Books by Michael White

SOUL CATCHER by Michael White
Released: Sept. 2, 2007

"Well-intentioned, but heavy-handed."
In White's sixth novel (The Garden of Martyrs, 2004, etc.), a man captures a runaway slave and discovers moral qualms he's been repressing for years. Read full book review >
C.S. LEWIS by Michael White
Released: Oct. 1, 2004

"A readable, balanced portrait of a great humanist."
Prolific English biographer White (Leonardo, 2000, etc.) delineates in lively fashion the less than saintly life of the Christian apologist, children's author, Luddite, and fuddy-duddy Oxford don. Read full book review >
Released: Nov. 1, 2002

"Solid if never thrilling—a shame, given the inherently fascinating nature of the subject."
A noteworthy victim of the Inquisition—not altogether innocent, but a victim all the same—earns homage in this slender, somewhat unsatisfying biography. Read full book review >
Released: March 1, 2001

"Sometimes clumsily written, but an interesting look at the human element in science."
A solid account of some memorable squabbles reminds readers that scientists are as prone to turf wars and ego trips as any other mortals. Read full book review >
LEONARDO by Michael White
Released: Aug. 1, 2000

"Though its central claim may be pushed further than the evidence would allow, this artfully wrought biography gives a true appreciation for "the sprawling mind of this inveterate intellectual magpie.""
Science writer White (Isaac Newton, 1997, etc.) makes a vigorous though not always convincing case that the scientific endeavors of Leonardo da Vinci (1452-1519) were as important as his paintings. Read full book review >
Released: Aug. 23, 1999

A sweeping look at the many possible places we can search for signs of extraterrestrial life, from distant galaxies to our own back door. Read full book review >

ISAAC NEWTON by Michael White
Released: Jan. 1, 1998

The title gives the slant of this impressive new biography, which emphasizes Newton's intellectual debt to his predecessors. White (Stephen Hawking: A Life in Science, 1992) accuses previous biographers of ignoring Newton's deep-seated interests in alchemy and biblical exegesis, treating him instead as a paragon of science and rationality. Read full book review >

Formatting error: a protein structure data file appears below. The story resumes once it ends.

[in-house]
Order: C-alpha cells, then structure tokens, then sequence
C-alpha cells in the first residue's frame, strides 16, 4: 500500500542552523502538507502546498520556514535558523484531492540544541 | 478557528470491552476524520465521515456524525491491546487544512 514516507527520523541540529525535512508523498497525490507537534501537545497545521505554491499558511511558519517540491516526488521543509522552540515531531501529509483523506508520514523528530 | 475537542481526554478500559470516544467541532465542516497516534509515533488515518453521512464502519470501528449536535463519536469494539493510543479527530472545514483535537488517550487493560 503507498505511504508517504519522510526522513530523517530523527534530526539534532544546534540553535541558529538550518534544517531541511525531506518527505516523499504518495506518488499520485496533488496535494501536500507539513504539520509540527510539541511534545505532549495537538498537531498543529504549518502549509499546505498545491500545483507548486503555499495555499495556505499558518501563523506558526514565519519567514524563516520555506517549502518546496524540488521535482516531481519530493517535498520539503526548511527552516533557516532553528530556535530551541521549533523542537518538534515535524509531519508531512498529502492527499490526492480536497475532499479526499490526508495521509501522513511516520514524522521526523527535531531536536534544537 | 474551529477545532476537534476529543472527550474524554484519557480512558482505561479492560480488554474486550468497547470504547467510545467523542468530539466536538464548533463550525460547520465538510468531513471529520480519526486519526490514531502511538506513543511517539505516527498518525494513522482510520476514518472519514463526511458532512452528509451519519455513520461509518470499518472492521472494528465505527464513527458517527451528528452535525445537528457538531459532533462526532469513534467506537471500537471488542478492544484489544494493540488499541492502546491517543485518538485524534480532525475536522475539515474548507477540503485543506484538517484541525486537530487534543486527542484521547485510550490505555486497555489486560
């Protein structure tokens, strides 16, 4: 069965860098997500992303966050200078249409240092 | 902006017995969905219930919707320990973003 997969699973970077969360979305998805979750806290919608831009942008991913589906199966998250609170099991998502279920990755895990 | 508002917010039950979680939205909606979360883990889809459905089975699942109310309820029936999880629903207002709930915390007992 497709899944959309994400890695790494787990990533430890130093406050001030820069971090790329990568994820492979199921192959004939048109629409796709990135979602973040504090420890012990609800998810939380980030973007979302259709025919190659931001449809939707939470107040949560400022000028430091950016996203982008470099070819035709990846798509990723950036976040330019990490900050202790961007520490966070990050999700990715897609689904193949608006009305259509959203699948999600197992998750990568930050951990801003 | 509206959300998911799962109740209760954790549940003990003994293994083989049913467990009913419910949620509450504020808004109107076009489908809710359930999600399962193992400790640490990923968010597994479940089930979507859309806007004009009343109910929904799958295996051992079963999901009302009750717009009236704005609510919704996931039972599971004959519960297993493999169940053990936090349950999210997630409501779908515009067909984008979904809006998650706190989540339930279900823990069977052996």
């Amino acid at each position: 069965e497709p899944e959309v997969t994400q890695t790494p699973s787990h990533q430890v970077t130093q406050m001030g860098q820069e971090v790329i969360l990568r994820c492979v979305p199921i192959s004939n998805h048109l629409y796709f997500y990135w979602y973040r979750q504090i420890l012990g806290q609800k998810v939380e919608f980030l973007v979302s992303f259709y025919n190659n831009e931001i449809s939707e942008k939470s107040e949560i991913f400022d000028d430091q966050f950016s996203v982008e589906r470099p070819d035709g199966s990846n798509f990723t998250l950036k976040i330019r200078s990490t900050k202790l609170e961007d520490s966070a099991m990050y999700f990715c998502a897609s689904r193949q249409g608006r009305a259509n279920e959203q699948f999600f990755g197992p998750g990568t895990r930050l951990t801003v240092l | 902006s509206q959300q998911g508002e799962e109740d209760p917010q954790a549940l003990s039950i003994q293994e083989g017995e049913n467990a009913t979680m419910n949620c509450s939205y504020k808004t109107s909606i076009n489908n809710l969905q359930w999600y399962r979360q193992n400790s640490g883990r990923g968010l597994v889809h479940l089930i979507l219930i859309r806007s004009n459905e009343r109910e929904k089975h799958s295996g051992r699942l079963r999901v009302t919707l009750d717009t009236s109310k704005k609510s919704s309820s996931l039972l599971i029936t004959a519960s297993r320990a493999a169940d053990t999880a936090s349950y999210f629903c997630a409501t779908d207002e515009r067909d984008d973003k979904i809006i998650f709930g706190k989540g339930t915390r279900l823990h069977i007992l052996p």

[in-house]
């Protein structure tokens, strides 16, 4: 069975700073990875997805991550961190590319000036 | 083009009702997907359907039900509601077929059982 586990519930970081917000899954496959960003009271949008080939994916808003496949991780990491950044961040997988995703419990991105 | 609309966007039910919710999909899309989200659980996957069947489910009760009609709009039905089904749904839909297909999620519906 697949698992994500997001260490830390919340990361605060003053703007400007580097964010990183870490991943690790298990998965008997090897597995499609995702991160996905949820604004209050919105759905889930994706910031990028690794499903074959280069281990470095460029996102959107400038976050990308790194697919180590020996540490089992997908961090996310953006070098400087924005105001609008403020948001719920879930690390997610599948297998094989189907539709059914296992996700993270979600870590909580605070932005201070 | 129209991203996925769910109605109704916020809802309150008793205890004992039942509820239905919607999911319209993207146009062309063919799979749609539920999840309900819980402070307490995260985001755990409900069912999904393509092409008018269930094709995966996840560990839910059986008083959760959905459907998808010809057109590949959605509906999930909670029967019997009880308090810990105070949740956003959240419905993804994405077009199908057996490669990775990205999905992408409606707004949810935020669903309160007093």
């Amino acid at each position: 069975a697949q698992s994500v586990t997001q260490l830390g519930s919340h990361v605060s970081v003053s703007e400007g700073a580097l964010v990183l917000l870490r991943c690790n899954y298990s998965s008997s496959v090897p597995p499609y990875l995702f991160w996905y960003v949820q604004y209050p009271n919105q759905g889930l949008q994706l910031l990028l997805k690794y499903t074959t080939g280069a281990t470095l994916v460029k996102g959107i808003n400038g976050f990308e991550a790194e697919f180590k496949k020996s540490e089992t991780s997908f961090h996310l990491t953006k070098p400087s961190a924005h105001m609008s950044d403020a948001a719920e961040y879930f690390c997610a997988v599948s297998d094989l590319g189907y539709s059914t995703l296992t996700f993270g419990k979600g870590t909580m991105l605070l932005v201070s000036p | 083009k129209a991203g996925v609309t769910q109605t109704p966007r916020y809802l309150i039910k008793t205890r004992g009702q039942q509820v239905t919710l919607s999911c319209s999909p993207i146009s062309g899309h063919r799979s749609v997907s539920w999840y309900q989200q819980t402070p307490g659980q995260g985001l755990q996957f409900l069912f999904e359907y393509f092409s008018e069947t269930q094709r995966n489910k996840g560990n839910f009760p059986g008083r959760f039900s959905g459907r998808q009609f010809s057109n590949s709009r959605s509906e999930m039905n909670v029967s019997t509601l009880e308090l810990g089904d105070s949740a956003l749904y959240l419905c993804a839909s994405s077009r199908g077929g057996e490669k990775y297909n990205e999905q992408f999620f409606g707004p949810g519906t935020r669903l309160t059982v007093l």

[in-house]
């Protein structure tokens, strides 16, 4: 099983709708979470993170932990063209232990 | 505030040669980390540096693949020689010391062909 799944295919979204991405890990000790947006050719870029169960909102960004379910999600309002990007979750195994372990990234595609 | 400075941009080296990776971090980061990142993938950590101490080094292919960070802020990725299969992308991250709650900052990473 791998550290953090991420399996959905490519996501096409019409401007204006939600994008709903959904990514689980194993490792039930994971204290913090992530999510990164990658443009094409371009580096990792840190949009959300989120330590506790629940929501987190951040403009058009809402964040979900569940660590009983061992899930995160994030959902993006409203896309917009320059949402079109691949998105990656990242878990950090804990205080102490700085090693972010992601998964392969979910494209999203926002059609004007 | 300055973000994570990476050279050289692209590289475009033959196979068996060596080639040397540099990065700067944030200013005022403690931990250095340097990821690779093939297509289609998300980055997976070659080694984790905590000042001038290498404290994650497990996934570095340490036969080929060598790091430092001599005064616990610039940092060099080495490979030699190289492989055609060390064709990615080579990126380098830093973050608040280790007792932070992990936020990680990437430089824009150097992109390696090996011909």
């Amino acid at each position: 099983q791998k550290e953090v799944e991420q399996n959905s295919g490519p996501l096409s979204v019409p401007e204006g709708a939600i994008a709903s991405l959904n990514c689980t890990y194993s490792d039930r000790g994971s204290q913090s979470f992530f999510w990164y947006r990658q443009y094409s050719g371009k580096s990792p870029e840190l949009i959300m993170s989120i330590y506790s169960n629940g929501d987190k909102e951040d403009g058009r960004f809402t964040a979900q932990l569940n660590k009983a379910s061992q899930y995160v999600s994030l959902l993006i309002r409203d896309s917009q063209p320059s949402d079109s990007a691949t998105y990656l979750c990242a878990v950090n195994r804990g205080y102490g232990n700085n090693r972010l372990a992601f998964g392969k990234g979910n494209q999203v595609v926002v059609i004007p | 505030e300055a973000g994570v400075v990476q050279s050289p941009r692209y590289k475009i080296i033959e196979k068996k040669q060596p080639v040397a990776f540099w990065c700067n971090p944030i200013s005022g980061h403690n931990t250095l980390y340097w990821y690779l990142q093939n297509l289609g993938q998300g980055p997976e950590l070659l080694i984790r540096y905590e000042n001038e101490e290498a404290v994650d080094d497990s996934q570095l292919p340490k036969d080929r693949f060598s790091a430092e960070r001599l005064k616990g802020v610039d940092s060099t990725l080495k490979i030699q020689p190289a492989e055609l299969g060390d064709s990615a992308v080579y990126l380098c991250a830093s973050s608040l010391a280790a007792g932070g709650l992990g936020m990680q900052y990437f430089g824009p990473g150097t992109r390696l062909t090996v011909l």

Released: Feb. 16, 1996

Davies (editor of the journal Nature Genetics) and White (coauthor, Einstein: A Life in Science, 1994) describe one of the most dramatic discoveries to date regarding the influence of genetic factors on health—the most exciting frontier in medical research. The authors relate the discovery and its background in full detail, providing an effective foundation for understanding not only the process of locating the breast cancer gene but, more generally, the nature and treatment of breast cancer. Read full book review >

Released: Dec. 1, 1995

"A solid and quite readable introduction to Darwin for the reader interested in his major contribution to our understanding of the world: the theory of evolution."
Two well-known science writers turn their hands to a can't- lose proposition: a biography of the most important scientist of the century in which science came of age. Read full book review >
Released: March 22, 1994

"But please, Einstein's life needs no apology!"
The same team that brought you Stephen Hawking: A life in Science has decided to defend Albert Einstein against assorted revisionist treatments. Read full book review >
STEPHEN HAWKING by Michael White
Released: June 5, 1992

"A fascinating story overall, with the added plus that White and Gribbin are able to translate Hawking's bestselling A Brief History of Time for those who bought the book but found it incomprehensible."
White (Director of Science Studies/d'Overbroeck's College, Oxford) and Gribbin (Cosmic Coincidences, 1989, etc.) have produced a definitive biography of arguably the best-known cosmologist in the world. Read full book review >